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Beauty filters and how they enforce western beauty standards

Beauty filters and how they enforce western beauty standards

Clear skin, plump lips, rosy cheeks, cute freckles, long lashes, and tinted eyes. All these are common qualities featured in social media filters. Ever since 2015, the introduction of Snapchat filters changed the way many view themselves. Although the idea of beauty filters seems harmless by making it look like you’ve just done your makeup, using filters becomes second nature to the point where you may not even recognize yourself without the filter. After a while it begins to greatly impact your mental health and enforces western beauty standards.

As of January 2022, the most popular social media platforms are as follows: Facebook, Instagram, Twitter, Pinterest, Snapchat, and Tik Tok. Out of six of these platforms, four of them enforce the western beauty standards through aesthetics and countless filters that restructure a person’s face. Many social media platforms have been accused of enforcing western beauty standards in their filters and through popular influencers. Many users on these social media platforms tend to be young teenagers, in which their social identity is still developing, meaning they look up to these influencers. As a result, users on the multiple platforms end up finding themselves comparing their own features to those of influencers and those that the filters place on them.

Along with shifting facial features, social media filters also encourage eating disorders and enforce body dysmorphia. With a new term tilted “Snapchat Dysmorphia,” generation z has entered into an era where a selfie has to be perfect. An era in which your skin needs to be flawless, your makeup looks good, and your face looks slimmer. These filters have gone from the palm of your hand into the pal of a surgeon’s. In 2017, 55 percent of plastic surgery patients have reported that their cosmetic procedures are for social media. Just by posting a picture that receives many likes and comments can enforce an alteration in the perception of beauty. This allows people to think that it is okay to change their appearance for others' pleasure, when in actuality you should only be doing it for yours.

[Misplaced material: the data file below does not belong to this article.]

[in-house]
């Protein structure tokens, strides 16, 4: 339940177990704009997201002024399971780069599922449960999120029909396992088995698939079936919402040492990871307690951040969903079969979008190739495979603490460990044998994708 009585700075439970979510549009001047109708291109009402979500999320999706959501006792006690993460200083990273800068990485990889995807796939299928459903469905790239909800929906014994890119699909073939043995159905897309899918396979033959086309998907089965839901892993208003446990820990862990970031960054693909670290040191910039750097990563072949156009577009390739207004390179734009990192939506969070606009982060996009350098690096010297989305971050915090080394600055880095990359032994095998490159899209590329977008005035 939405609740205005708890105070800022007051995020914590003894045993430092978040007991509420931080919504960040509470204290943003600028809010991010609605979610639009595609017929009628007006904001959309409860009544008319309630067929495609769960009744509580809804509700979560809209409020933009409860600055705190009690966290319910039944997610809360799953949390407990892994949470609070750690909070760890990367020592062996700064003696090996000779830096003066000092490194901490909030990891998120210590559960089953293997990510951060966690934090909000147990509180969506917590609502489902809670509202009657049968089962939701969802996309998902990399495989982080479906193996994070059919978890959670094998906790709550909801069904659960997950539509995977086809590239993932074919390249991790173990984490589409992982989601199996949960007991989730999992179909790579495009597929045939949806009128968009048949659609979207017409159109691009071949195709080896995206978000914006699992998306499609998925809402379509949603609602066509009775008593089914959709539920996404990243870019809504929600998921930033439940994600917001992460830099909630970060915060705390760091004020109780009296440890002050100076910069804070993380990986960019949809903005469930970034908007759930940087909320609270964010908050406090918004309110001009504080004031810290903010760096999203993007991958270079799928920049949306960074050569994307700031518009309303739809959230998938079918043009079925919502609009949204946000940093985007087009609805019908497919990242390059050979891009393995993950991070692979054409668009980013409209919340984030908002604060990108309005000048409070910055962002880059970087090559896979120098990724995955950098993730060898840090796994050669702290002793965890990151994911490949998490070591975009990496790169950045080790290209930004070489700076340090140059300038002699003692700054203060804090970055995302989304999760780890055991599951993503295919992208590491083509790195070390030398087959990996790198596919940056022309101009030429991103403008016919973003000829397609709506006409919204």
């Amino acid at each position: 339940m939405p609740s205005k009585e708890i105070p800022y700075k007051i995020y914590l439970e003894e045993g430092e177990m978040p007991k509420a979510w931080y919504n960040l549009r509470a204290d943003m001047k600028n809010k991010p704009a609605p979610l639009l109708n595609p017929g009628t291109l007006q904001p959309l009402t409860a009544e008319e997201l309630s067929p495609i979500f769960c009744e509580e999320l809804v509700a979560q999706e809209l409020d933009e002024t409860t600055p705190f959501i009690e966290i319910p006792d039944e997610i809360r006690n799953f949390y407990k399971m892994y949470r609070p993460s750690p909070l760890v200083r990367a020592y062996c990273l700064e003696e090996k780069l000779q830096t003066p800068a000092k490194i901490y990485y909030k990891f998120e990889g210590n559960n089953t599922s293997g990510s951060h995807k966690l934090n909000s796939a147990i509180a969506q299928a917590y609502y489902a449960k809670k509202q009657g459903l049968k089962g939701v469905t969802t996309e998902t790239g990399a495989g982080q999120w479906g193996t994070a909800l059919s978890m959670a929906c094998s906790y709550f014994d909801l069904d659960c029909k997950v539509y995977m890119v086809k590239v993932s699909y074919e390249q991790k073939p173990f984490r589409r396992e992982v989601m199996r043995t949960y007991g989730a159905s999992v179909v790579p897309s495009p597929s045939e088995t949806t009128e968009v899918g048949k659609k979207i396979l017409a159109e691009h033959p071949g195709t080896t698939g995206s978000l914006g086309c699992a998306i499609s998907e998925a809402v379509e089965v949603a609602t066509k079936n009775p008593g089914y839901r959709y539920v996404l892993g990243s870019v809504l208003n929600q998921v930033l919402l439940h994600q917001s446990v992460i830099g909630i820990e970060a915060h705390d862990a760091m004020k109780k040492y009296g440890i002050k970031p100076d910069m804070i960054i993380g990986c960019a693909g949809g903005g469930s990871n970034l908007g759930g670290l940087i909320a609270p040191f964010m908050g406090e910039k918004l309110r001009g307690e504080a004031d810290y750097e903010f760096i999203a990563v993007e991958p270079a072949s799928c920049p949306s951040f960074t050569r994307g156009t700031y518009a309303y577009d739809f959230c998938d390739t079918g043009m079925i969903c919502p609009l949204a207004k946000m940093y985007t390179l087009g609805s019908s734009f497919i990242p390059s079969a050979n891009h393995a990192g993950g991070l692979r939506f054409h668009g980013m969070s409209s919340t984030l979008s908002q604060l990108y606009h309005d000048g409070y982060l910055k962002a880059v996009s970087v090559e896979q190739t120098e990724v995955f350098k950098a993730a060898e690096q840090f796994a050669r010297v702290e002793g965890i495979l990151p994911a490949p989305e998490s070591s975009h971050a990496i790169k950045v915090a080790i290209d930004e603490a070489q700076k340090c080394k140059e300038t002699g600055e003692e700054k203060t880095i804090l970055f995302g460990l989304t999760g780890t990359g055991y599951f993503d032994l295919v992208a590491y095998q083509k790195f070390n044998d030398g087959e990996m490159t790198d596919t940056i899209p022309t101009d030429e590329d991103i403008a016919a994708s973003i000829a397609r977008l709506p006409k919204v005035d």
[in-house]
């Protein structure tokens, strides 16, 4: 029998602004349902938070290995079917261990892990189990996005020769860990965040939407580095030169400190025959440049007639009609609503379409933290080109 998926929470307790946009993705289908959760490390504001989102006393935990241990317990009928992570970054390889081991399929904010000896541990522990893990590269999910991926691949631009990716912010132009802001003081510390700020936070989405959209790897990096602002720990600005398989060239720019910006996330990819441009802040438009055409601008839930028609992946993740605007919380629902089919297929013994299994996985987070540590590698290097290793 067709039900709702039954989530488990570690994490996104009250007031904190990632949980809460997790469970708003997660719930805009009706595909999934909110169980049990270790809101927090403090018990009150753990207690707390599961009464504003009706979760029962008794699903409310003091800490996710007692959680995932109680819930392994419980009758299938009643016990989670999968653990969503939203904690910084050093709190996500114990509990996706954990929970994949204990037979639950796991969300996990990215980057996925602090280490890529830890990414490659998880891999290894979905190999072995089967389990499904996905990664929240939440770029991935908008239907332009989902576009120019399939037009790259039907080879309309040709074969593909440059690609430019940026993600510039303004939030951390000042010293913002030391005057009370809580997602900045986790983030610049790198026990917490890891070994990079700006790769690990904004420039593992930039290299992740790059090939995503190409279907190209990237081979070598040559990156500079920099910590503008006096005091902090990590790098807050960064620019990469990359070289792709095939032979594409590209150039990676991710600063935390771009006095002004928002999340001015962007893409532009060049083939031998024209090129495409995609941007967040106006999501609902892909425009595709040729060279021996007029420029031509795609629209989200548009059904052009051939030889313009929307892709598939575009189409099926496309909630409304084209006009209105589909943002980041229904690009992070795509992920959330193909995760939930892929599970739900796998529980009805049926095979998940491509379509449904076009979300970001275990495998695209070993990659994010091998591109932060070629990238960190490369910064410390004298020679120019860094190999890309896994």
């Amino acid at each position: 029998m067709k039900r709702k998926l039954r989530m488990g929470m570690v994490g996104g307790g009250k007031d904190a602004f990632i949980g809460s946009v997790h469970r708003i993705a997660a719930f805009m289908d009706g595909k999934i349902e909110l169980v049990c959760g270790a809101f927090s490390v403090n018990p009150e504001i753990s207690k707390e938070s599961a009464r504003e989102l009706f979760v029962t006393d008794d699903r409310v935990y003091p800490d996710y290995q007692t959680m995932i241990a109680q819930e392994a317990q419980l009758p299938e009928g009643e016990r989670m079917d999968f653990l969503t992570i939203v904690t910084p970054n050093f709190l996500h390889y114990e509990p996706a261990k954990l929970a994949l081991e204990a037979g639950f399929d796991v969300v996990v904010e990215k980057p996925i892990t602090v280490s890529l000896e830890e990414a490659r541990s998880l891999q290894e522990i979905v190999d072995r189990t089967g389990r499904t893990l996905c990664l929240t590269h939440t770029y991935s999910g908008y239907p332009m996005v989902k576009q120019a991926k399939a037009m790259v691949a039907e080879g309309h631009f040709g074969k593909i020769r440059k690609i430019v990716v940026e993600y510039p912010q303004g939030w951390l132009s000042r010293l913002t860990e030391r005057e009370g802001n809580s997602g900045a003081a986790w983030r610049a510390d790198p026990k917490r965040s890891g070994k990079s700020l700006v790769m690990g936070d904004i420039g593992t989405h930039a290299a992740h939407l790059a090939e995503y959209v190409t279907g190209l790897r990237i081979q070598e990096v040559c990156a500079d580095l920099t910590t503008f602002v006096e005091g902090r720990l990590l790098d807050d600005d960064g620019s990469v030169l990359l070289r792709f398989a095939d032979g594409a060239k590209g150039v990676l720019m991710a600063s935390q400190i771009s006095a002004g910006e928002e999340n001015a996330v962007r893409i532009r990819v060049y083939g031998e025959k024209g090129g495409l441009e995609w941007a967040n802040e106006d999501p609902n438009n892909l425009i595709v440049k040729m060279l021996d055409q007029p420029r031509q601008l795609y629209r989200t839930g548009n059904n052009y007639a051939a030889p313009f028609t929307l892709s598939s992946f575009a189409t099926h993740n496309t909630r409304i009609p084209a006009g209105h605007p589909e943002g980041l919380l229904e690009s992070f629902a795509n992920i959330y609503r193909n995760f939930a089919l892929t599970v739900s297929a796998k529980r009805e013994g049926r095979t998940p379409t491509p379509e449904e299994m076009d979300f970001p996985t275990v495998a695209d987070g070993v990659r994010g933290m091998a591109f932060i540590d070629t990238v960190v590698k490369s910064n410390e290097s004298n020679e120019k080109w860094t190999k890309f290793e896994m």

Since the rise of social media, the depression rate has increased by 22 percent, which is double that the previous generation, and teen suicide has along increased 20 percent. Although there is no biological reasoning for the increasing rates in depression and suicide, it is clear that there is a strong correlation between it and social media’s beauty standards. The constant engagement with smartphones and social media filters that continue to enforce body dysmorphia, Eurocentric beauty standards, and discourage the idea of a “bare face.”

Recently, there has been movement to recover from the “harmless” filters. Celebrities and influencers on social media have been advocating for a change in the restricting beauty filters and standards that social media holds against its users. Popular artist, Lizzo states that there is a digital pressure to show a distorted, unnatural version of ourselves. This reinforces the idea that our natural beauty is not good enough or not worth the likes. Lizzo then celebrated a campaign launch for Dove’s Confidence Kit by posting an unfiltered, unedited nude selfie on Instagram, stating that “Normally I would fix my belly and smooth my skin but baby I wanted show u how I do it au natural.”

As many are working to reverse the negative side effects of social media and working to change the conversation around the Eurocentric beauty standards, it is important to remember that most of social media is not real. There will always be photoshopped posts and beauty filters that make you seem unreal. As we emerge from the pandemic, finally leaving our house without a mask or filter to hide behind, we will all begin to be reminded about the different kinds of physical features there are, not just Eurocentric ones, and that's what makes a person beautiful and natural.

Research by Kelly Zarate

Editor - Priyam Kusundal

Graphics - Nicole Watts and Jhem Picache

Illustrator - Abi Olsie






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